Photos courtesy of A24
Despite being both disturbing and polarizing, many considered Ari Aster’s debut horror film, “Hereditary,” one of the best movies of 2018. Fans of “Hereditary” wondered whether or not Aster could accomplish this feat again when he announced his second film, “Midsommar,” would open in theaters July 3. The result was an even more polarizing and controversial movie that reinforces Aster’s talent as a modern horror movie director.
“Hereditary” and “Midsommar” are both equally disconcerting and gory movies revolving around how people deal with grief. However, “Hereditary” features a failing family dynamic while “Midsommar” presents a relationship quickly spiraling out of control.
“Midsommar” begins with a devastating event that traumatizes Florence Pugh’s character, Dani. Although Jack Reynor’s character, Christian, has wanted to break up with Dani for a while, he decides to stay in the relationship, as he feels obligated to help Dani cope.
Photo Courtesy of A24
He invites Dani on a trip to Sweden with him and his friends to be nice, and she accepts. When they arrive in the beautiful Swedish village, they notice everyone is dressed similarly and acting strangely. As the behavior of the villagers becomes unsettling, Dani and her friends realize the danger they are in, but it’s too late.
“Midsommar” is not the typical horror movie that takes place in a dark and creepy place. Almost all of the scenes are in sunlight, and Aster brilliantly manages to maintain a suspenseful setting through the soundtrack and the villagers’ increasingly odd behaviors.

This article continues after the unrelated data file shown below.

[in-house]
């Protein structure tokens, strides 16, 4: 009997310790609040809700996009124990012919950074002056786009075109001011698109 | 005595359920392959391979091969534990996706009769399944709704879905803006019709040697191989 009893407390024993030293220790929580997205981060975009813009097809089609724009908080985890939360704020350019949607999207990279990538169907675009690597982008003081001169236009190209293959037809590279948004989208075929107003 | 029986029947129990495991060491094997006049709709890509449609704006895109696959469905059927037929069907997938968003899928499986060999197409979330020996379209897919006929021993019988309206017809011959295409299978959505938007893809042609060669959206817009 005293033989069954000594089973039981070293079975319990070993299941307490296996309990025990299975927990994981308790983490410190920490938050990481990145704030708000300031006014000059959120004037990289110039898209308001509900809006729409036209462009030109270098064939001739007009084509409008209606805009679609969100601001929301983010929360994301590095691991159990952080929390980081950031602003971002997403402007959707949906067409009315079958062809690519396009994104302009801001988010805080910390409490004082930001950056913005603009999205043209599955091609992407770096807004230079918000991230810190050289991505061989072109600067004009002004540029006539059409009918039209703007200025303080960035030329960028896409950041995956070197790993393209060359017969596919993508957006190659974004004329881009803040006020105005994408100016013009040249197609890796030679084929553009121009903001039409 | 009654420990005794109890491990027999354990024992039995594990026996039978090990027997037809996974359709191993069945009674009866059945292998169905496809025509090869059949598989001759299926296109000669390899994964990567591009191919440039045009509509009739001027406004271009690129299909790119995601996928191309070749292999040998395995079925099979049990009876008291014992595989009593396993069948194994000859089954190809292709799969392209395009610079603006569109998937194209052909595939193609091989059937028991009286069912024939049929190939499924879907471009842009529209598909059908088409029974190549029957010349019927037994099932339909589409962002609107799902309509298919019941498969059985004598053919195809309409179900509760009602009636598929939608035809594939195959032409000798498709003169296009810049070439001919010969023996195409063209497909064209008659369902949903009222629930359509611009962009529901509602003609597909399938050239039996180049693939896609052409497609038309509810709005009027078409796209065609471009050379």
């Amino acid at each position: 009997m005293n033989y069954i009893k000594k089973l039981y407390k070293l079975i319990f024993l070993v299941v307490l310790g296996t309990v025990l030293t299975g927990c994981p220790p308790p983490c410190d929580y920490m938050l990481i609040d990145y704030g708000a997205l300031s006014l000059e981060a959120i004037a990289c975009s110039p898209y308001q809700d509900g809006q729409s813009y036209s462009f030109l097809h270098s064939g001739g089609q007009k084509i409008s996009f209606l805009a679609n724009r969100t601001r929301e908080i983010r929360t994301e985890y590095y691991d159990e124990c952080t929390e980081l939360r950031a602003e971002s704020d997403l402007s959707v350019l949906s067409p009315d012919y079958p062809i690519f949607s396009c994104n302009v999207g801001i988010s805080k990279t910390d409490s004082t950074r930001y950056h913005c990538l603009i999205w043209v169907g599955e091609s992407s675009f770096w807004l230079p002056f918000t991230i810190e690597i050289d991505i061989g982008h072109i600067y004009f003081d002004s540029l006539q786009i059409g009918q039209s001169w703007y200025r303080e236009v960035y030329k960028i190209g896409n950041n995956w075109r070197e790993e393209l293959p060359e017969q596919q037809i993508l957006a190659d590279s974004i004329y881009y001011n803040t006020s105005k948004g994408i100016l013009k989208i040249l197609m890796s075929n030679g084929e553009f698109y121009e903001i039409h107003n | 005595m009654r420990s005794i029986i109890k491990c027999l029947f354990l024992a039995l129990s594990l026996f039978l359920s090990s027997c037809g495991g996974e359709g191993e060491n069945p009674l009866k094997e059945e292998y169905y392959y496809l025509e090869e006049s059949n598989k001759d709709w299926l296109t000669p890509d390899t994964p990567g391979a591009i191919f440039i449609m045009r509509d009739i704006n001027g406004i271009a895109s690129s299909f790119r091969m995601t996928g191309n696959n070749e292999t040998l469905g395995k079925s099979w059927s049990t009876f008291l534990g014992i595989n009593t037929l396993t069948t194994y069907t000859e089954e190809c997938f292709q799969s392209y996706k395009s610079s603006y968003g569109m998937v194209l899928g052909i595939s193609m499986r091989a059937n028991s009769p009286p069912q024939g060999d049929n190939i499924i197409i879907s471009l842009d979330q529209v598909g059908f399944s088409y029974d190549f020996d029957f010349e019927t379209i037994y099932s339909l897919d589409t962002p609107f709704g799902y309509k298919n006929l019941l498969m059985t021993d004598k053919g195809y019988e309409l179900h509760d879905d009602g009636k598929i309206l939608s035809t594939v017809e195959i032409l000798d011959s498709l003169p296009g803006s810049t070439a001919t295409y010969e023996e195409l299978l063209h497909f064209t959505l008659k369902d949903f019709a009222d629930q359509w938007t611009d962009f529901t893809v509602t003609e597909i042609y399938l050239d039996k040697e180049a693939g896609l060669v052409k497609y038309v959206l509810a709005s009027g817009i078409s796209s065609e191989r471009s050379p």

Aster was successful in creating another movie as, or perhaps even more, ominous as “Hereditary.” The beautiful scenery of the Swedish village is perfectly contrasted with the gruesome and unnerving acts of its inhabitants.
Photo courtesy of A24
The film is also unlike traditional horror movies in that it is not filled with surprises or jump scares. It lasts nearly two and a half hours, allowing the suspense to slowly increase and unnerve the audience.
Furthermore, the slow pacing allows more room for character development and a better grasp of the characters’ relationships. Dani and Christian’s relationship continues to deteriorate, which leaves Dani with a difficult decision at the end. The movie ends with a cathartic, albeit highly unsettling, end for Dani.
The acting of the entire cast is phenomenal. The role of Dani, in particular, begged a lot both emotionally and mentally from Pugh, and she delivered. Pugh was absolutely mesmerizing and successfully draws the audience into her character.
Aster’s new film “Midsommar” has further cemented him as one of the greatest modern horror movie directors. Fans of Aster will be pleased with it, as he gave them a new disturbing movie that feels familiar to “Hereditary.”
Although the film was released two months ago, an extended director’s cut was released in theaters during Labor Day Weekend. “Midsommar” is expected to be released to DVD Oct. 8, according to Collider. The Director’s Cut is rumored to be on Apple TV shortly as stated by Cinema Blend.
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